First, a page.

any mention of killing himself - you call 999. immediately. they will soon see if he stages recovery or not...

yiou can get help by calling someone eg womens aid; speak to your gp; go talk to someone.

you cannot sort him out - you can support him if you wish but only he can seek help and act on it.

meditrina Mon 28-Jan-13 13:07:13

If, as suggested in one of OP's post above, he is just being a drama queen, then there are major safety issues and OP really needs to be looking at how she finds a safe place for herself and her family.

But if he is suicidal, and possibly has MH issues, then yes he should be supported (just as you would support a DH wi any other illness). If he does not recognise this as a possibility, then yes you do have to march him to GP and hover, so you know what the diagnostic possibilities are, and whether a patient in those circumstances is likely to have the self-awareness to be able to take charge of their own recovery.

badgersma Mon 28-Jan-13 13:31:20

If he's really suicidal, obviously professional help's needed, but the refusing to eat and then drinking heavily rang alarm bells for me, because I had this behaviour used against me for years after bad behaviour by my ex - husband. I think it was a control device - "see how bad I'm feeling"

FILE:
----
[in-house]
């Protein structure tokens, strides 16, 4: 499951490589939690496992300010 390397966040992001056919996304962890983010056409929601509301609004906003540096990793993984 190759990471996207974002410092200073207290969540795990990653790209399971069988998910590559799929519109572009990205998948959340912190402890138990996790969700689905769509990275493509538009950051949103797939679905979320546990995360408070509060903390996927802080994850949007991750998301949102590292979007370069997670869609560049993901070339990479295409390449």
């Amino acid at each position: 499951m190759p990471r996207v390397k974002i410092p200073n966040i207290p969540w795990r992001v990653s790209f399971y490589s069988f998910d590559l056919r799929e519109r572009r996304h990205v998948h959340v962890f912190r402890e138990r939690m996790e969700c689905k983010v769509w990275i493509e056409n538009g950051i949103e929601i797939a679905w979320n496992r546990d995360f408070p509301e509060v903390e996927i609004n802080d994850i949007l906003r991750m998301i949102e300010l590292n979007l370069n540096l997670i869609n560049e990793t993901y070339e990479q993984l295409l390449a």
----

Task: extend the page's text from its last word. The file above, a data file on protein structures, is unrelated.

badgersma Mon 28-Jan-13 13:36:05

Forgot to add that I eventually rang Relate. They were extremely helpful - got to the crux of the matter very quickly by asking pertinent questions, and made me see quite clearly where the problem lay and gave sensible advice. Might be worth a call if this is an ongoing problem.

Hyperballad Mon 28-Jan-13 17:28:43

How you feeling about everything this evening Winter, and how is your OH?

Winternight Mon 28-Jan-13 18:06:35

Dh has read this thread and made an appointment to see gp. Thank you for your support.

Hyperballad Mon 28-Jan-13 18:16:05

That's good. Hope it goes ok and the situation starts improving for you all.

rubyrubyruby Mon 28-Jan-13 18:27:24

That's good Winternight.
I hope it goes ok and I'm sure he will come through this xx

FamiliesShareGerms Mon 28-Jan-13 19:24:25

Good news Winternight, hope that's the first step to sorting the situation out for you all